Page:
Amazon’s smart home assistant, Alexa, is already marketed together with British Gas’s Hive offering, Enel X’s HomiX smart home solution, Octopus Energy’s Agile offering, and many others. It is speculated that the big tech companies will experiment more in the energy ecosystem once energy markets are deregulated more in the US, their home field.
3. How to build an organization that combines scale and productivity with speed and creativity?
Given a retailer’s sense of purpose and targeted role in the ecosystem, a key question is how it will reach that state in the future. Although many retailers almost exclusively focus on “scale and efficiency”, today they must seek growth in innovation, creativity, and collaboration — or risk failing to get to their envisioned ecosystem positioning.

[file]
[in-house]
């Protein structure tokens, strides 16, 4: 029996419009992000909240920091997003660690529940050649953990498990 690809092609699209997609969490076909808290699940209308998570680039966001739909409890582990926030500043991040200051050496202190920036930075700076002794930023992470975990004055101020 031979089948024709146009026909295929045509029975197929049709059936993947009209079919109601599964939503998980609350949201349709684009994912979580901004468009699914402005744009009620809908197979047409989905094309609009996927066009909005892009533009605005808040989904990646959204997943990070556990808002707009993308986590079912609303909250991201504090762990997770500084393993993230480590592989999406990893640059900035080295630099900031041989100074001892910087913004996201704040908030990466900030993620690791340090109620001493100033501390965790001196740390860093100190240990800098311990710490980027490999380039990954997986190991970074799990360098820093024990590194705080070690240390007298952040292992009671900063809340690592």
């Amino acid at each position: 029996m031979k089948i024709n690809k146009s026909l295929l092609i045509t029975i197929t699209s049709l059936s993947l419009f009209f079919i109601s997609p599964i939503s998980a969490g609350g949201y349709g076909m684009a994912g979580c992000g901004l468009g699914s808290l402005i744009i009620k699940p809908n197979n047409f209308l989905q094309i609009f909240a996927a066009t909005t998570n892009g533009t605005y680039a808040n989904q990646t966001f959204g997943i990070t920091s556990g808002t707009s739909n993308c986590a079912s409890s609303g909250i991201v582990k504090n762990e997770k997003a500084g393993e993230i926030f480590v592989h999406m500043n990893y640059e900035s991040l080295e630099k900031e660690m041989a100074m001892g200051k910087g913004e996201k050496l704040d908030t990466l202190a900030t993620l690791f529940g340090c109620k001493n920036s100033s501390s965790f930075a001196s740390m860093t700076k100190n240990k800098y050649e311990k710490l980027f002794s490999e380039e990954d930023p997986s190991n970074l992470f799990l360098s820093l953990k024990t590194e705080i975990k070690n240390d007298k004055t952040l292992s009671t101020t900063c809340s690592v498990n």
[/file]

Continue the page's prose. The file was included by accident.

Ambidextrous companies are those that excel at finding this fine balance between “scale and efficiency” and “speed and creativity” – and they are few and far between. However, we are seeing more and more large retailers attempt to become ambidextrous, often through acquiring successful new market entrants that carry “speed and creativity” in their DNA (for example, the acquisition of REstore by Centrica).
From our experience, it’s important to give the newly acquired or created business its own distinct governance and incentives and allow it to cannibalize the traditional business of the mother company. This is exemplified by Enel X, which developed an all-new digitalized offering by establishing a separate, fully independent entity with its own separate management team.